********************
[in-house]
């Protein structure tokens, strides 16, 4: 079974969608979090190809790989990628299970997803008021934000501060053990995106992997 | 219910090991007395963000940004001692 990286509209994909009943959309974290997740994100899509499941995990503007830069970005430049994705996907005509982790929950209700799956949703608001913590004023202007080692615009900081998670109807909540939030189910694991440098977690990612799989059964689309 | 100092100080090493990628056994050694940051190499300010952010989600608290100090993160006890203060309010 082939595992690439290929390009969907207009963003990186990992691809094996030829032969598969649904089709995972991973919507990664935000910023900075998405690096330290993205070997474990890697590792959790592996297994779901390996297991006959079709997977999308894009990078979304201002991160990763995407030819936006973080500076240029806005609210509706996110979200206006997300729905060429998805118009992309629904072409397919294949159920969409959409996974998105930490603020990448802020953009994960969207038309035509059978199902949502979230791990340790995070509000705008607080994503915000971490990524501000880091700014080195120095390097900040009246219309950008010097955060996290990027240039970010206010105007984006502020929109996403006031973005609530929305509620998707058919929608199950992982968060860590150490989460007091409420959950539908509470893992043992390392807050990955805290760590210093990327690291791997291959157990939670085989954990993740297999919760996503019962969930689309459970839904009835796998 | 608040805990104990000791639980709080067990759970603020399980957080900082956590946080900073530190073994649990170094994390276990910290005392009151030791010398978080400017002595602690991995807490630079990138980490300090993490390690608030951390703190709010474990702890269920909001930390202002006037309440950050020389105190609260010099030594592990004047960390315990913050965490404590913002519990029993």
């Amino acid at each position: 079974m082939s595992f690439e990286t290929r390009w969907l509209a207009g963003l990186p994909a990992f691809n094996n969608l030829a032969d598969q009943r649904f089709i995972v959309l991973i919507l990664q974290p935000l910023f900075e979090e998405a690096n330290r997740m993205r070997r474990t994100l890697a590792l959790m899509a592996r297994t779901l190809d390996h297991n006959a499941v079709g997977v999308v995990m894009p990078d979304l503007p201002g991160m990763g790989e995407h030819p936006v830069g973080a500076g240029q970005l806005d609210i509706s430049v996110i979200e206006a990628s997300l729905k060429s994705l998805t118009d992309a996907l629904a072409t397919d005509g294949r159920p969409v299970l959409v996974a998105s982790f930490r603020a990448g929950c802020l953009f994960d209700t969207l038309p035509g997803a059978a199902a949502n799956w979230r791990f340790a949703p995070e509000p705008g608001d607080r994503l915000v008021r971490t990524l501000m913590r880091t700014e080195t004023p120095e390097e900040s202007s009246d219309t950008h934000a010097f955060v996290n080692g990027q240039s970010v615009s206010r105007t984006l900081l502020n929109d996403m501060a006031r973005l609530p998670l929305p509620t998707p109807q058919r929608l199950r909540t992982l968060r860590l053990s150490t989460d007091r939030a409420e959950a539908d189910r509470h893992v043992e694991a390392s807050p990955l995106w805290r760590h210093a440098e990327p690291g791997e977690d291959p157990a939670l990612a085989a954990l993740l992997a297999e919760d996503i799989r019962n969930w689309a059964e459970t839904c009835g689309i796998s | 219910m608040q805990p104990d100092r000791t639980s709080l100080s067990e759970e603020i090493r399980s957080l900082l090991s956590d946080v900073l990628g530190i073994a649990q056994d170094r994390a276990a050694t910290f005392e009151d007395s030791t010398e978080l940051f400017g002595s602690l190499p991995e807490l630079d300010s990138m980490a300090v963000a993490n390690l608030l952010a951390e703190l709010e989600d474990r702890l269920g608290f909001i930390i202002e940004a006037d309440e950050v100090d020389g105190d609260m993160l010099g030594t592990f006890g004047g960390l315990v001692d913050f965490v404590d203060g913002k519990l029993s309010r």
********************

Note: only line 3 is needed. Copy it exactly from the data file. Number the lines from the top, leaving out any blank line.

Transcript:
């Amino acid at each position: 079974m082939s595992f690439e990286t290929r390009w969907l509209a207009g963003l990186p994909a990992f691809n094996n969608l030829a032969d598969q009943r649904f089709i995972v959309l991973i919507l990664q974290p935000l910023f900075e979090e998405a690096n330290r997740m993205r070997r474990t994100l890697a590792l959790m899509a592996r297994t779901l190809d390996h297991n006959a499941v079709g997977v999308v995990m894009p990078d979304l503007p201002g991160m990763g790989e995407h030819p936006v830069g973080a500076g240029q970005l806005d609210i509706s430049v996110i979200e206006a990628s997300l729905k060429s994705l998805t118009d992309a996907l629904a072409t397919d005509g294949r159920p969409v299970l959409v996974a998105s982790f930490r603020a990448g929950c802020l953009f994960d209700t969207l038309p035509g997803a059978a199902a949502n799956w979230r791990f340790a949703p995070e509000p705008g608001d607080r994503l915000v008021r971490t990524l501000m913590r880091t700014e080195t004023p120095e390097e900040s202007s009246d219309t950008h934000a010097f955060v996290n080692g990027q240039s970010v615009s206010r105007t984006l900081l502020n929109d996403m501060a006031r973005l609530p998670l929305p509620t998707p109807q058919r929608l199950r909540t992982l968060r860590l053990s150490t989460d007091r939030a409420e959950a539908d189910r509470h893992v043992e694991a390392s807050p990955l995106w805290r760590h210093a440098e990327p690291g791997e977690d291959p157990a939670l990612a085989a954990l993740l992997a297999e919760d996503i799989r019962n969930w689309a059964e459970t839904c009835g689309i796998s | 219910m608040q805990p104990d100092r000791t639980s709080l100080s067990e759970e603020i090493r399980s957080l900082l090991s956590d946080v900073l990628g530190i073994a649990q056994d170094r994390a276990a050694t910290f005392e009151d007395s030791t010398e978080l940051f400017g002595s602690l190499p991995e807490l630079d300010s990138m980490a300090v963000a993490n390690l608030l952010a951390e703190l709010e989600d474990r702890l269920g608290f909001i930390i202002e940004a006037d309440e950050v100090d020389g105190d609260m993160l010099g030594t592990f006890g004047g960390l315990v001692d913050f965490v404590d203060g913002k519990l029993s309010r």